34. The question we have to consider therefore is to what extent these four delinquent directors and officers ought to compensate the company? The more serious acts of misfeasance committed by Vidyarthi Tandon, Gopi Nath, and Rao Bahadur Sardar Singh are : (a) The allotment of shares by the directors without having received the minimum subscription or the money due on application for shares. (b) Obtaining by fraud the certificate for commencement of business (c) Commencing business although the directors had not paid the application and allotment money due on their shares. These actions were a gross breach of the statutory duty of these defendants under Sections 101 and 103 of the Indian Companies Act. For a wilful contravention of the provisions of Section 101 these directors are also liable to pay compensation to the company under Section 102(2).
35. Every day the company carried on business there was a continuing breach of this duty. The result of this in law must, in our opinion, be that the directors had no right to expend one anna of the money of the company or to incur liabilities. Liabilities having been incurred these must under the law be discharged before the share-holders, who form the company, can be compensated for the illegal expenditure of the money subscribed by them for their shares. Under Section 235 therefore it appears to us difficult for these defendants to escape the liability to discharge every creditor of the company as well as to return to the share-holders the money paid for their shares. Such payments would be, in our view, a control button to the assets of the company which by way of compensation the Court thinks just within the meaning of Section 235.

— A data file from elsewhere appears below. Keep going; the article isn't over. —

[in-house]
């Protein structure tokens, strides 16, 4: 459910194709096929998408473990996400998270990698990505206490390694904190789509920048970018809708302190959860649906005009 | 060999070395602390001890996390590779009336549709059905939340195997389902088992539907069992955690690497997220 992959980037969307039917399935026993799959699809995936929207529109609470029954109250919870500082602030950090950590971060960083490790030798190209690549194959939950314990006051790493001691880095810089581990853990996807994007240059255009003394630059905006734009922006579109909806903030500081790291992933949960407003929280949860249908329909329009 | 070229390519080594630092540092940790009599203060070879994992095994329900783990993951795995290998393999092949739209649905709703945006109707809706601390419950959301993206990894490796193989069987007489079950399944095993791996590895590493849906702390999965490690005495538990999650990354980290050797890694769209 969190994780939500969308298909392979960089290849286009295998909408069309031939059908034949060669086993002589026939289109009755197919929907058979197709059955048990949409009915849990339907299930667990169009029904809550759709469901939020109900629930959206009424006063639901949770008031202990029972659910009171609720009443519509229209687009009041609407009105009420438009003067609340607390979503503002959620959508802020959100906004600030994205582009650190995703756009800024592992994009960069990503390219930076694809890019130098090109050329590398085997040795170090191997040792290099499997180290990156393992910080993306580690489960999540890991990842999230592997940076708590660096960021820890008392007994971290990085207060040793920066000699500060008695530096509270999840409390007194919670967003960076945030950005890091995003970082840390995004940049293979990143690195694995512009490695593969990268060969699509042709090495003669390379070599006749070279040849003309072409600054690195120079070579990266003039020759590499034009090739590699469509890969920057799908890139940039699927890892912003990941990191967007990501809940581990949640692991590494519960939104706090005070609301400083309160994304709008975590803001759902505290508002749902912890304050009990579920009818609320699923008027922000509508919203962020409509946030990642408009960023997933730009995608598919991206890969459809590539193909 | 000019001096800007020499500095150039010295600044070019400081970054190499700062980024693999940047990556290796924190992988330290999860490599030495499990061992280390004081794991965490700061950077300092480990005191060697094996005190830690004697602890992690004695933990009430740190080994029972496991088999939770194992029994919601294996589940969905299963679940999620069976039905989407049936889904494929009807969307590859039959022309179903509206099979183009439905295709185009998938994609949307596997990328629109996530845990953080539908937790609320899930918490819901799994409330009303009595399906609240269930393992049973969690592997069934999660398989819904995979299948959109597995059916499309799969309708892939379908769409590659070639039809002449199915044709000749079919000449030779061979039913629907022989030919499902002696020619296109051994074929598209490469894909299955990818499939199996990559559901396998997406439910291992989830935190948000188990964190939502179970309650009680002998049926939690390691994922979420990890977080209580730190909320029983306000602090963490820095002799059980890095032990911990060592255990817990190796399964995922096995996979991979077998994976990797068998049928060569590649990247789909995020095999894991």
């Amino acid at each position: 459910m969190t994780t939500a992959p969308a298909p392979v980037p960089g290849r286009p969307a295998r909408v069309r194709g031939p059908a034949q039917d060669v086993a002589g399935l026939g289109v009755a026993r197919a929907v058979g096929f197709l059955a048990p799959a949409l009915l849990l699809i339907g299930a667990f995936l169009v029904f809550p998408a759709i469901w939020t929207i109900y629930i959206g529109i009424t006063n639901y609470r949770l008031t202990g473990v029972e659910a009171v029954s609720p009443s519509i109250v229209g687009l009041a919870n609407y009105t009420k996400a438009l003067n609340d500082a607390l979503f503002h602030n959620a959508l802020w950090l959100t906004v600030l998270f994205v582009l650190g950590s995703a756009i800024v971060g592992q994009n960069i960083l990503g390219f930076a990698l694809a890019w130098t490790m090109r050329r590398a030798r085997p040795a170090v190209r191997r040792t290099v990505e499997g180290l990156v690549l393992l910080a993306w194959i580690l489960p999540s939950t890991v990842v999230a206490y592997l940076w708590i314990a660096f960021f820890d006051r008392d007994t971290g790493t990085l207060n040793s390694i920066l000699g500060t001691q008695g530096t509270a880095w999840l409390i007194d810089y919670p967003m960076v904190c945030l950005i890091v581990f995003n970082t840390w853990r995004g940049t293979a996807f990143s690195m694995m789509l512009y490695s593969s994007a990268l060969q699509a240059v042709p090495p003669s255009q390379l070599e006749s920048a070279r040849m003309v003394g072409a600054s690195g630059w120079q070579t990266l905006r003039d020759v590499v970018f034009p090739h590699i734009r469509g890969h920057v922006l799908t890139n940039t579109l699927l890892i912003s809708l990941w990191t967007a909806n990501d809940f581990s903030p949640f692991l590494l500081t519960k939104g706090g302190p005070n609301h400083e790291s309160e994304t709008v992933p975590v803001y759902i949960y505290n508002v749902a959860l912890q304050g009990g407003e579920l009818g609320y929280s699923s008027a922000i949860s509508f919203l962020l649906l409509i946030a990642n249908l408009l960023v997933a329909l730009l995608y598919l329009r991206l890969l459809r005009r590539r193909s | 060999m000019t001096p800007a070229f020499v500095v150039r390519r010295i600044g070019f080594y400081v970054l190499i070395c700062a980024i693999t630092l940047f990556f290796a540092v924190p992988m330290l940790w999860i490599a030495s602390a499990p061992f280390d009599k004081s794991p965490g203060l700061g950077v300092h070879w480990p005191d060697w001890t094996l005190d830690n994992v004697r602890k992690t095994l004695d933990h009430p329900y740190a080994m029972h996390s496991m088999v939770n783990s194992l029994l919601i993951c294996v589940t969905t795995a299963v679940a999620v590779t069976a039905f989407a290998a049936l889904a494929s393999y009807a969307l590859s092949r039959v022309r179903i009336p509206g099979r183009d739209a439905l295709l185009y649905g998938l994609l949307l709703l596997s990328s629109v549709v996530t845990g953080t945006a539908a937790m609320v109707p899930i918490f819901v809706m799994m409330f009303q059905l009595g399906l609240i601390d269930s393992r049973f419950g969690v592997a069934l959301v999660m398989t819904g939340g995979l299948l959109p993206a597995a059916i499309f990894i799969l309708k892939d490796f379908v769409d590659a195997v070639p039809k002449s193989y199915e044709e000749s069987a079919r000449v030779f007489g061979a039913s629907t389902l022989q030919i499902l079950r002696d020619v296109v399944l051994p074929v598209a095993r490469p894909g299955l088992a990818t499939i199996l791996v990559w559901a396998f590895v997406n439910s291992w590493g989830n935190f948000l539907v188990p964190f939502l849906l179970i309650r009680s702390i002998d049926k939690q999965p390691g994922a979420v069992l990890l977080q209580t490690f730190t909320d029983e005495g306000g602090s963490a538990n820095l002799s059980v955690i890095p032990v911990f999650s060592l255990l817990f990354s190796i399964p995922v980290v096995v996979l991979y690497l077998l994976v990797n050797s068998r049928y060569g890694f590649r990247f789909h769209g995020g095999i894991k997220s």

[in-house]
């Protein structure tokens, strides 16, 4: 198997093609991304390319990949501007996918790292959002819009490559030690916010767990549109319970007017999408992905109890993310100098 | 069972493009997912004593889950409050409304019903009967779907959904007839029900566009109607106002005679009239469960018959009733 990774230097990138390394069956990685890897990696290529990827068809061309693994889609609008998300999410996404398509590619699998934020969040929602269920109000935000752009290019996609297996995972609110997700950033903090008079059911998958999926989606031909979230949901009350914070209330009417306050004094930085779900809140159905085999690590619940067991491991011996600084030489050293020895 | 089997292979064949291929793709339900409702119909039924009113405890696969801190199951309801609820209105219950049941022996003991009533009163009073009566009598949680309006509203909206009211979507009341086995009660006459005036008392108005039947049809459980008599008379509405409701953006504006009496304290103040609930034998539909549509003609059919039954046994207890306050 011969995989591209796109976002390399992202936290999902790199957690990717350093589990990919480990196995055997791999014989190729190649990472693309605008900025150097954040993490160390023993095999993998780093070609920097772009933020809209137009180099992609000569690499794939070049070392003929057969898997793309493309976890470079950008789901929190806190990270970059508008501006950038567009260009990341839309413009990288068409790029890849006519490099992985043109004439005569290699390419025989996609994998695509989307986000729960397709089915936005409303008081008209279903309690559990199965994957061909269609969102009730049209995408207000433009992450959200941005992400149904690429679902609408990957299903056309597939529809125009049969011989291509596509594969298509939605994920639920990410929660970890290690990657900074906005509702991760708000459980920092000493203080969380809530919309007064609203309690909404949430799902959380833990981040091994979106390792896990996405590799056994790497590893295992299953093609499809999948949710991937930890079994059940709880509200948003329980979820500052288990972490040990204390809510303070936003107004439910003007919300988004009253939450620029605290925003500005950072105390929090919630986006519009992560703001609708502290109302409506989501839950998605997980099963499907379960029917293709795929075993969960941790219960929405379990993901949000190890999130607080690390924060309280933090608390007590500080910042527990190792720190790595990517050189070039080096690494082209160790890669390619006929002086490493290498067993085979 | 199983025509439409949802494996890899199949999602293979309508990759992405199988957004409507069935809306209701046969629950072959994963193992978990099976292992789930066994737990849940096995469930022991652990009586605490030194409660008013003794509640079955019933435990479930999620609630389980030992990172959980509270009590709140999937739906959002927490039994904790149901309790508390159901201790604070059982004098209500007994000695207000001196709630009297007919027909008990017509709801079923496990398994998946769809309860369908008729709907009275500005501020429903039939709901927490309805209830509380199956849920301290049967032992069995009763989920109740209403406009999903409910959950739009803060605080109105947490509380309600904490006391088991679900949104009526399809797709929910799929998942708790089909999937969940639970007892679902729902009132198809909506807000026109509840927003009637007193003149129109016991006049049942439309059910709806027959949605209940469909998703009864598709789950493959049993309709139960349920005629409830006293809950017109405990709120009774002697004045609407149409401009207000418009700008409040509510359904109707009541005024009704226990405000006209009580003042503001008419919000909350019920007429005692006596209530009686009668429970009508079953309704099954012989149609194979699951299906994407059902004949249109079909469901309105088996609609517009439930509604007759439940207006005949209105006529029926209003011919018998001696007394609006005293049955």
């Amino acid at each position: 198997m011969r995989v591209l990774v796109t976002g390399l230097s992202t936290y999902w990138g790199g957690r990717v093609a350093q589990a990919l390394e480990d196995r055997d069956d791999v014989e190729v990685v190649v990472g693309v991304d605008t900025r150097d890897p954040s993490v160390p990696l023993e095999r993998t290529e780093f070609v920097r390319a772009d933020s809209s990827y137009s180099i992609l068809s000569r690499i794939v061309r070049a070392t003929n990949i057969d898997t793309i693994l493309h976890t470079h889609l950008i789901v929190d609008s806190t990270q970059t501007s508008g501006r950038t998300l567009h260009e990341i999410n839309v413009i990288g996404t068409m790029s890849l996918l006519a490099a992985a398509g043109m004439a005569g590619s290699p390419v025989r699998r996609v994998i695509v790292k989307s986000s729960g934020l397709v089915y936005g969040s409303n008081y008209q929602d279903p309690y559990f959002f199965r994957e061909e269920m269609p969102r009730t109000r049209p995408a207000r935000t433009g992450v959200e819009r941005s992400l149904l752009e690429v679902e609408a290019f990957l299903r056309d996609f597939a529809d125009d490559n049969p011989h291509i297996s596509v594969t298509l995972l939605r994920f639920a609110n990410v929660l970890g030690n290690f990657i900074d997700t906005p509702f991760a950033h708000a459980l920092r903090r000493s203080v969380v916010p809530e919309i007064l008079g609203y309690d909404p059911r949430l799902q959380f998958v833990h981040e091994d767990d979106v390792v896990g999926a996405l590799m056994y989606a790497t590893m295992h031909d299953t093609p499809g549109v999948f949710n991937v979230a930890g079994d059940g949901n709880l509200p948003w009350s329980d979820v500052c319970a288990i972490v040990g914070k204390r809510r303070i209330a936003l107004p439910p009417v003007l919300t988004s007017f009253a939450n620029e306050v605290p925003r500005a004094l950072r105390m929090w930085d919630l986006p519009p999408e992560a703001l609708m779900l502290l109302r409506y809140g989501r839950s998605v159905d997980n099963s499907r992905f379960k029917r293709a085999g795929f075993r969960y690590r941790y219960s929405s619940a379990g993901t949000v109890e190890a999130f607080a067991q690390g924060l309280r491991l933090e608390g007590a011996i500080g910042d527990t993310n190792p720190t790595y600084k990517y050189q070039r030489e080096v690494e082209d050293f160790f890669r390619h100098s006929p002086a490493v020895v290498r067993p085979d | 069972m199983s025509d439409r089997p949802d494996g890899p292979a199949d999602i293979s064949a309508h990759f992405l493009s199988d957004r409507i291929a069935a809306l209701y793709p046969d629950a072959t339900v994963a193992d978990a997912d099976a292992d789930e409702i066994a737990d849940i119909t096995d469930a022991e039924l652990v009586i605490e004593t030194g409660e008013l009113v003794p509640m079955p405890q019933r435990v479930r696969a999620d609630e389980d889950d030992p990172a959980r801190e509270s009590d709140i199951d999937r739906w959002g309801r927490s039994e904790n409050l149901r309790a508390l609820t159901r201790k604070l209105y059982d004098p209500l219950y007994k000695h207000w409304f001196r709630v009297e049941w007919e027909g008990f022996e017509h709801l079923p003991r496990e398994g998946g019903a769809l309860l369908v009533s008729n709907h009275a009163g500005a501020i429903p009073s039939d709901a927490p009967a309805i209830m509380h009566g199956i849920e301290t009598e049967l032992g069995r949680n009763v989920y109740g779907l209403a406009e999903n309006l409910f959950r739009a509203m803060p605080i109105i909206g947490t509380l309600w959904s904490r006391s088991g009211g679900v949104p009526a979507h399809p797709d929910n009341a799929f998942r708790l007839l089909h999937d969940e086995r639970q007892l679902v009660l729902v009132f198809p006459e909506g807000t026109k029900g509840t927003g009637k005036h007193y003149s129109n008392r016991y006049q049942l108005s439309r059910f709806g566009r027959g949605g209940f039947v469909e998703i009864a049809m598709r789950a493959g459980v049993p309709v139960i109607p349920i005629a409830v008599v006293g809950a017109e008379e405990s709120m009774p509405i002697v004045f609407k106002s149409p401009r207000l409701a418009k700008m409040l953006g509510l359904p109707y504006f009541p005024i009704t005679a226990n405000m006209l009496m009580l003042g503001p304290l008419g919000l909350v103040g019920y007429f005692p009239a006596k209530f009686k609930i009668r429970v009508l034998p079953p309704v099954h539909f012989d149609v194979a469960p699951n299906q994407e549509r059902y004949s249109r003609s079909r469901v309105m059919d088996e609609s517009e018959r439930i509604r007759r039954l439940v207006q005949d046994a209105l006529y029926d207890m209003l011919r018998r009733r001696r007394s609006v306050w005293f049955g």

36. Under Sections 101 and 102(2) the liability, of those of these defendants who were directors appears to be the same. They must compensate the company and the share-holders for
any loss damages or costs which the company, or the allottees may have sustained or incurred thereby.
37. The loss and damages directly flowing from the breach of duty under Section 101 include the loss and damage occasioned by the carrying on of the business which never could have been commenced but for the improper allotment. The loss and damage would therefore appear to be the total losses of the company which include amounts due to creditors and shareholders.
38. With regard to Vidyarthi, Tandon and Gopi Nath, they were clearly in the fraud from the very commencement. Theirs were the brains which conceived it; theirs the brains which carried it out with the assistance of Sardar Singh. From the very commencement these three defendants determined to commit fraud. They continued the fraudulent conduct of the bank right up to the day when the bank closed its doors. It seems to us therefore that the only order we can pass is that they must pay by way of compensation the total amount of losses which the bank has sustained. For these losses they will be jointly and severally liable. Further there will be a decree against them for the costs of the liquidation and of this application in the same terms.